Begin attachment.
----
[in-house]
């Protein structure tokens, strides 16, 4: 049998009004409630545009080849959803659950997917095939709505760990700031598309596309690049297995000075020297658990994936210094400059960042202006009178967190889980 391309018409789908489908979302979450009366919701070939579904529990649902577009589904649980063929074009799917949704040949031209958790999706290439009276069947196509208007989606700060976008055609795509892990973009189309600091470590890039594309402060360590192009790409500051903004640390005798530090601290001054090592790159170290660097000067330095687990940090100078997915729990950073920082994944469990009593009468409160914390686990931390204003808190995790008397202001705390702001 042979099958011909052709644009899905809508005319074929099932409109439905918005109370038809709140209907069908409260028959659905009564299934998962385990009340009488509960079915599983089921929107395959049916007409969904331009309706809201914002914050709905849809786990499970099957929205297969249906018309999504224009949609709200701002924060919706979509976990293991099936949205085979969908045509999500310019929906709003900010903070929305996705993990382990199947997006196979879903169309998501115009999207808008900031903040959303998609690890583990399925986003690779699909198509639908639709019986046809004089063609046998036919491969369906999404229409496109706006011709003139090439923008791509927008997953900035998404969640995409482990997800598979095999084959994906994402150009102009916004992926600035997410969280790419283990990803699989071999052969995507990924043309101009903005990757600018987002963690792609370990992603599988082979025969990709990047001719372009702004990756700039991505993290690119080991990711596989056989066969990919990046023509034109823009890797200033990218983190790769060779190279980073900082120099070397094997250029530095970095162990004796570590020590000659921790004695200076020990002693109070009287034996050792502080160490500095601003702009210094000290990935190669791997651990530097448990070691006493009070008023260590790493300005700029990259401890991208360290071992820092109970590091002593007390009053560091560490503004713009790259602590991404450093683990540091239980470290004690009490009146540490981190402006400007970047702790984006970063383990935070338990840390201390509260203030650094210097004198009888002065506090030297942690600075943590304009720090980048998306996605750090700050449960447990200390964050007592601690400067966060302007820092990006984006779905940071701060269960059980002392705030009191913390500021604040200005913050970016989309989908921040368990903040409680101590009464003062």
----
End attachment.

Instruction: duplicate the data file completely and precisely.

[in-house]
């Protein structure tokens, strides 16, 4: 049998009004409630545009080849959803659950997917095939709505760990700031598309596309690049297995000075020297658990994936210094400059960042202006009178967190889980 391309018409789908489908979302979450009366919701070939579904529990649902577009589904649980063929074009799917949704040949031209958790999706290439009276069947196509208007989606700060976008055609795509892990973009189309600091470590890039594309402060360590192009790409500051903004640390005798530090601290001054090592790159170290660097000067330095687990940090100078997915729990950073920082994944469990009593009468409160914390686990931390204003808190995790008397202001705390702001 042979099958011909052709644009899905809508005319074929099932409109439905918005109370038809709140209907069908409260028959659905009564299934998962385990009340009488509960079915599983089921929107395959049916007409969904331009309706809201914002914050709905849809786990499970099957929205297969249906018309999504224009949609709200701002924060919706979509976990293991099936949205085979969908045509999500310019929906709003900010903070929305996705993990382990199947997006196979879903169309998501115009999207808008900031903040959303998609690890583990399925986003690779699909198509639908639709019986046809004089063609046998036919491969369906999404229409496109706006011709003139090439923008791509927008997953900035998404969640995409482990997800598979095999084959994906994402150009102009916004992926600035997410969280790419283990990803699989071999052969995507990924043309101009903005990757600018987002963690792609370990992603599988082979025969990709990047001719372009702004990756700039991505993290690119080991990711596989056989066969990919990046023509034109823009890797200033990218983190790769060779190279980073900082120099070397094997250029530095970095162990004796570590020590000659921790004695200076020990002693109070009287034996050792502080160490500095601003702009210094000290990935190669791997651990530097448990070691006493009070008023260590790493300005700029990259401890991208360290071992820092109970590091002593007390009053560091560490503004713009790259602590991404450093683990540091239980470290004690009490009146540490981190402006400007970047702790984006970063383990935070338990840390201390509260203030650094210097004198009888002065506090030297942690600075943590304009720090980048998306996605750090700050449960447990200390964050007592601690400067966060302007820092990006984006779905940071701060269960059980002392705030009191913390500021604040200005913050970016989309989908921040368990903040409680101590009464003062």